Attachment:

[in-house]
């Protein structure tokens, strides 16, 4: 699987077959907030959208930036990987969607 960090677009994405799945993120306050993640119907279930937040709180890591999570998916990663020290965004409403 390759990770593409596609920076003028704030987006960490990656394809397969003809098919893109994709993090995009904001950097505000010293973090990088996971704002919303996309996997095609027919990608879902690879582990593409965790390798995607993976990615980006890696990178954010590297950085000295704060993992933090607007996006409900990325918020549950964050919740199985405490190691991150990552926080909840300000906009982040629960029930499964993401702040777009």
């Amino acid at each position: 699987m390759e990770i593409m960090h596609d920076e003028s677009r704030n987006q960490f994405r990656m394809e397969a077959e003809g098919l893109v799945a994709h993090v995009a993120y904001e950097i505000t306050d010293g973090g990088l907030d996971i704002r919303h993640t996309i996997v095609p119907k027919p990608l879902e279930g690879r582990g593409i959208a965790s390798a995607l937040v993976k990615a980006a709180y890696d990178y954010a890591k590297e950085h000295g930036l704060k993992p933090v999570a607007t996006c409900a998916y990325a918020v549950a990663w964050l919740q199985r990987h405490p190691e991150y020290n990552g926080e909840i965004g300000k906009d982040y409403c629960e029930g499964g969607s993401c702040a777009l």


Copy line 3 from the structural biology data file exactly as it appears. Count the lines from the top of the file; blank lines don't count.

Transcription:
């Amino acid at each position: 699987m390759e990770i593409m960090h596609d920076e003028s677009r704030n987006q960490f994405r990656m394809e397969a077959e003809g098919l893109v799945a994709h993090v995009a993120y904001e950097i505000t306050d010293g973090g990088l907030d996971i704002r919303h993640t996309i996997v095609p119907k027919p990608l879902e279930g690879r582990g593409i959208a965790s390798a995607l937040v993976k990615a980006a709180y890696d990178y954010a890591k590297e950085h000295g930036l704060k993992p933090v999570a607007t996006c409900a998916y990325a918020v549950a990663w964050l919740q199985r990987h405490p190691e991150y020290n990552g926080e909840i965004g300000k906009d982040y409403c629960e029930g499964g969607s993401c702040a777009l």